Ex-MSD Capital Analyst Convicted of Insider-Trading Chargesby
Afriyie made $1.5 million on trades using inside information
Jury took less than three hours to reach verdict in New York
A New York federal jury took less than three hours to convict a former MSD Capital LP analyst who made $1.5 million by trading on confidential information about Apollo Global Management LLC’s takeover last year of ADT Security Services.
John Afriyie, 29, was found guilty of securities fraud and wire fraud and faces having to give up $2.6 million from his brokerage and bank accounts. The government alleged he used profits from the ADT trades to score more gains on other investments.
Apollo had approached MSD about providing financing for the deal and gave the firm access to the electronic "data room" containing the deal information, including sensitive details such as the anticipated closing date and the price target. Afriyie wasn’t assigned to work on the deal, but prosecutors said he accessed the room more than 200 times -- while placing trades from his iPhone that would pay off if ADT shares rose.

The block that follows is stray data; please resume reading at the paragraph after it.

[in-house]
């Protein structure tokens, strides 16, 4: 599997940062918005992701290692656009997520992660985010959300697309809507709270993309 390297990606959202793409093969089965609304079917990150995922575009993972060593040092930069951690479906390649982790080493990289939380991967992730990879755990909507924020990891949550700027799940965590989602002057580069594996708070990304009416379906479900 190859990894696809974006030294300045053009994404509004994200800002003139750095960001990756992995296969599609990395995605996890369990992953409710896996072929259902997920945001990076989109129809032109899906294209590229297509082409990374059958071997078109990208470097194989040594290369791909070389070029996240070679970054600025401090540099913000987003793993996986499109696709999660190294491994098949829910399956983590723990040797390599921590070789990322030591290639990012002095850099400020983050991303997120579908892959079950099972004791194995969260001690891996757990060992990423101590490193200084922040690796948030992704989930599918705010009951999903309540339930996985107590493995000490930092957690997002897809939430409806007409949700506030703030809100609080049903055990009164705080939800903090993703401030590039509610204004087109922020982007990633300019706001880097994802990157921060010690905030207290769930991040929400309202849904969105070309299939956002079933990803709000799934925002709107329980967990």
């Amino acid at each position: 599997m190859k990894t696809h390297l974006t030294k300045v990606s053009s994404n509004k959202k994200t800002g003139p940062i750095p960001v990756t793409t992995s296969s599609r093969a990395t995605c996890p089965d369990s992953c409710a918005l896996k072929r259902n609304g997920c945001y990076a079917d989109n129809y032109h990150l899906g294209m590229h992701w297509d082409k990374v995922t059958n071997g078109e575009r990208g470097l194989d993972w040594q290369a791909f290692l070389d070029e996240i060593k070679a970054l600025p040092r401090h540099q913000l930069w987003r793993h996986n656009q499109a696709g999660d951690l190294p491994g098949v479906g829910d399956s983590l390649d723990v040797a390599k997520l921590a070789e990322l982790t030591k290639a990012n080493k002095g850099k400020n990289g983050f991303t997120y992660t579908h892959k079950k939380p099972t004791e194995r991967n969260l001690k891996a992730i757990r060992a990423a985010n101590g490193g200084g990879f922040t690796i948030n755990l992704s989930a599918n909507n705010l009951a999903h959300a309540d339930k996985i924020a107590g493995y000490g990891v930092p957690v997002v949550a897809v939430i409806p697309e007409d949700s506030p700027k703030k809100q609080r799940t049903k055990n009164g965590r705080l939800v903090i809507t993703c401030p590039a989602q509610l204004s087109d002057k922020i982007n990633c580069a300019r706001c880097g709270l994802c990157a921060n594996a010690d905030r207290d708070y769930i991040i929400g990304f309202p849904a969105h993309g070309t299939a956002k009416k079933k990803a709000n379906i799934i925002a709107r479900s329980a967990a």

Afriyie’s lawyers maintained his trades didn’t amount to insider trading because the data in MSD’s possession weren’t material, non-public information under the law.
Afriyie bought $25,000 in call options on ADT shares at strike prices in the mid-$30 range. The shares were trading in the mid-$20 range at the time, but rocketed about 50 percent higher when the deal was announced. He spent some of the proceeds on custom shoes, partying at trendy nightclub 1 Oak and travel to Los Angeles and elsewhere.
MSD had a policy against employees trading in individual shares, so Afriyie used a TD Ameritrade in his mother’s name to place the trades. Jurors heard audio tapes in which Afriyie called TD to discuss the account pretending to be his mother, at times using a high-pitched voice -- to ask how his computer’s IP address was being traced and whether trades from a phone were tracked.
Afriyie "abused his position as a trusted employee at MSD by stealing information and using it to make money for himself in the stock market," prosecutor Edward Imperatore told the jury in the government’s closing argument Monday. "He knew what he was doing was wrong and illegal."